I have long believed that it would take an “Act of God” for Minnesota Vikings owner Zygi Wilf to get a new publicly financed football stadium.
After all, despite Wilf’s pleadings and threats, taxpayers are less than eager these days to subsidize the billionaires among us. This is particularly true in Minnesota, where the Twins just opened a new publicly funded ballpark despite the fact that in 2007 a freaking bridge collapsed in the Twin Cities, sending 13 people to their deaths. Clearly there are other priorities for public funds.
Cue the Neoliberal Almighty. In a scene that looked like an outtake from Kirk Cameron's latest Left Behind epic, the Metrodome’s roof collapsed under 17 inches of snow. The debris hadn’t even been cleared before team president Mark Wilf (no relation to Zygi… just kidding it’s his kid brother) said that it would be "premature to discuss" whether the collapse "changes the debate over a new stadium.”
In other words, the Wilf family wants you to know that it’s absolutely premature to discuss this thing that they don’t want to discuss. His fellow owner John Mara of the New York Giants was only too happy to be “premature”, saying that the roof-rupture "bolsters their argument why they need a new stadium. For this to happen nowadays is pretty incredible."
Their press minions beat the drum as well. Kurt Badenhausen, who writes a blog for Forbes Magazine called, rather revoltingly, Jock Richwrote within hours of the roof’s collapse, “The Vikings more than any other NFL team need a new stadium from a financial perspective and now apparently from a structural perspective If Wilf can’t get public funding for a new stadium after Sunday’s collapse, Minneapolis can kiss the NFL goodbye.”
The Minneapolis Star Tribune also frantically put up a poll where they posed the question, “Does the Metrodome roof collapse convince you that the Vikings do indeed need a new stadium?” Currently 66% of the roughly 15,000 respondents say YES the team does need a new stadium.
Somewhere Naomi Klein is shaking her head. This is Shock Doctrine 101: a calamitous event propels the priorities of those in power. The Internet is now abuzz with conspiracy theorists asking if this wasn’t an Act of God but an act of Wilf – an artful piece of stadium sabotage (after all, 17 inches of snow is known in Minnesota as a “dusting.”) Such theories have no factual basis but it’s not hard to see who benefits from this. As Minnpost.com wrote acidly of the accident, "If you look closely, I believe you can see Zygi Wilf with a box cutter rappelling down the north side."
Why do the otherwise eminently sane people of the Twin Cities leap to the land of conspiracy? I asked Minnesota's finest labor history professor, Peter Rachleff for his take.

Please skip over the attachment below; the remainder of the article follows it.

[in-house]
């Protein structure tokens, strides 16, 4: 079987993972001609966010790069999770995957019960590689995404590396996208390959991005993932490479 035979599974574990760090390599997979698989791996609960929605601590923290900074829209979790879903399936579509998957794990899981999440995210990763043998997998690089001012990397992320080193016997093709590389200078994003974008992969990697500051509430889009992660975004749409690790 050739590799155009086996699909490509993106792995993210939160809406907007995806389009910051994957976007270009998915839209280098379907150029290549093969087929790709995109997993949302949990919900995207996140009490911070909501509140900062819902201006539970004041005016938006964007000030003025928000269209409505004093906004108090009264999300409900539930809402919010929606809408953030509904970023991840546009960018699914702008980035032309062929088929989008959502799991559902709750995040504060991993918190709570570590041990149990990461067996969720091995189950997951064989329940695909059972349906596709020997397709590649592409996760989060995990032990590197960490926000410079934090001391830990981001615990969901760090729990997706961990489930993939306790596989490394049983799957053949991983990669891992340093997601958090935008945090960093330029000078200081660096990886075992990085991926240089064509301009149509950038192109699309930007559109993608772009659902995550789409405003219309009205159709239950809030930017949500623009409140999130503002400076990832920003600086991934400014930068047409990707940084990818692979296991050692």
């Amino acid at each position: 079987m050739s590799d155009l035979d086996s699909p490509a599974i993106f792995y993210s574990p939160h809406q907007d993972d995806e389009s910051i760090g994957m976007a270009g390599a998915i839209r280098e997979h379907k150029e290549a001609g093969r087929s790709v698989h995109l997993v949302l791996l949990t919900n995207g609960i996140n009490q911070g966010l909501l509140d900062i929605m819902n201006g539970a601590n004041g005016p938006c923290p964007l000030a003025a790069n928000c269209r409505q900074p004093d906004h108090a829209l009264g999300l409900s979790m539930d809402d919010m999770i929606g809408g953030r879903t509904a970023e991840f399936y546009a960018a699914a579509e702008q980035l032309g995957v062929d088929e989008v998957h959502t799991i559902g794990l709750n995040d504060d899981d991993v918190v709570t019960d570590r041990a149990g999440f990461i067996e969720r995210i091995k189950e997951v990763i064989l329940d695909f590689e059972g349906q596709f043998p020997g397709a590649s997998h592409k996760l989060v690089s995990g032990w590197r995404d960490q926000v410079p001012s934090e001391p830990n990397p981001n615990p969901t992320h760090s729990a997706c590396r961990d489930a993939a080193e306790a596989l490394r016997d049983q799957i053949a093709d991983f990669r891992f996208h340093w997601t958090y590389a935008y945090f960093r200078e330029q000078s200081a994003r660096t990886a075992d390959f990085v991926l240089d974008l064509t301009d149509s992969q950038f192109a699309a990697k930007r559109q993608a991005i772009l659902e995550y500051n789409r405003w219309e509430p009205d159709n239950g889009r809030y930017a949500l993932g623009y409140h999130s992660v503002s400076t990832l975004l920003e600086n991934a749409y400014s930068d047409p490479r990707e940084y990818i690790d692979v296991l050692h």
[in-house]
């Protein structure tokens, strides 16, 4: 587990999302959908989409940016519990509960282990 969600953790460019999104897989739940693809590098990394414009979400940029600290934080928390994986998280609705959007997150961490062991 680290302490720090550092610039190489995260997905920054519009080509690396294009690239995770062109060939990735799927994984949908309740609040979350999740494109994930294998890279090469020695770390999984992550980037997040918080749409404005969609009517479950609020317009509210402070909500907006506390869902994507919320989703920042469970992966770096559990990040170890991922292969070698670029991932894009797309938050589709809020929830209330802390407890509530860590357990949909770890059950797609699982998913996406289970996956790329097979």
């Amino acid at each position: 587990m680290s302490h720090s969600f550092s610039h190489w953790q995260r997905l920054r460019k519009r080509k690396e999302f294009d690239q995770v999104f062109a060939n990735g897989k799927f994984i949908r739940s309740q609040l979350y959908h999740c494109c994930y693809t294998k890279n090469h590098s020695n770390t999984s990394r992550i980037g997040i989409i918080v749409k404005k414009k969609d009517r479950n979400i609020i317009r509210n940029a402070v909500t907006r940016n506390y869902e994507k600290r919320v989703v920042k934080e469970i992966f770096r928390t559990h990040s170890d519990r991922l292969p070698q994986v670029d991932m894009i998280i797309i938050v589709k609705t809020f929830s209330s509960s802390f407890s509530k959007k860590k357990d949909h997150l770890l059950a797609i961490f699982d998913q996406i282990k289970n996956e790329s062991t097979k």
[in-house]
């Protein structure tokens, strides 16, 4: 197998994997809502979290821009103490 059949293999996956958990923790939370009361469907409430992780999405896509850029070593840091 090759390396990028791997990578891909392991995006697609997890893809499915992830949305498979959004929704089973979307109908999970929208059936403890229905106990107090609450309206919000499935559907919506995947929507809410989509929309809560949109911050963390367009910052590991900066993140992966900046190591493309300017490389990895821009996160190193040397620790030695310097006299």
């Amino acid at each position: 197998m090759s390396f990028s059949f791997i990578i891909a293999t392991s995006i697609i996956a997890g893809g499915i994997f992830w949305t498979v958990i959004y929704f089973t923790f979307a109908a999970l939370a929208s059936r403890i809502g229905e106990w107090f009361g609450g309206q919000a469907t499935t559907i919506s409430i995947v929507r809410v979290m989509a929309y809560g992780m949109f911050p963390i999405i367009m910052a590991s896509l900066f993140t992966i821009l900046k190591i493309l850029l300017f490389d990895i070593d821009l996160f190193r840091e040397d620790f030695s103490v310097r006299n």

“Minnesota has changed," he said. "Once a site for top notch education, well-kept recreational facilities, progressive views about race, and respect for unionized workers have been frayed by two decades of neoliberal practices and policies from the factory floor to the state capitol and from emergency rooms to city halls. Politicians like Gov. Tim Pawlenty, the wannabe-Presidential contender, have shirked their responsibility for this miserable change in climate. Known in other circles as ‘Teflon Tim’ for his fast footwork in the face of the consequences of his (in)actions, such as the collapse on his watch of the I-35 bridge, it is a fitting irony that the recent monster snow storm collapsed the teflon roof of the Metrodome. Where are the poets when we need them?
Poets are always welcome, but the answer here barely even requires prose. Despite the optical dramatics, the reality of the collapse is much more banal. As Neil DeMause explained, the roof may even be patched up in time for next week’s game, one of the advantages of the Metrodome’s cheaply made inflatable roof.
If Wilf doesn’t like his bargain basement digs, let him pay for his own new stadium. Or just remove the rest of the roof and have the Vikings play outdoors before an open sky. After all, the team went to four Super Bowls before they entered the dome. Since they’ve played under a roof, zero. It’s Minnesota for goodness sakes. If they can play outdoors in Green Bay, they should be able to do it in the Twin Cities. Or we can just build another stadium and play America’s favorite car game, “Will this bridge I’m driving on collapse.”
Zygi Wilf may threaten to move the team to Los Angeles so he can be known for time immemorial as the Walter O’Malley of the Mid-west. But the Vikings were ours long before they were ever his. If Mr. Wilf wants partial public funds for his new stadium, we should demand public ownership of the team. And if Zygi doesn't like it, he can talk to the complaints department.
[Dave Zirin is the author of “Bad Sports: How Owners are Ruining the Games we Love” (Scribner) and just made the new documentary “Not Just a Game.” Receive his column every week by emailing firstname.lastname@example.org. Contact him at email@example.com.]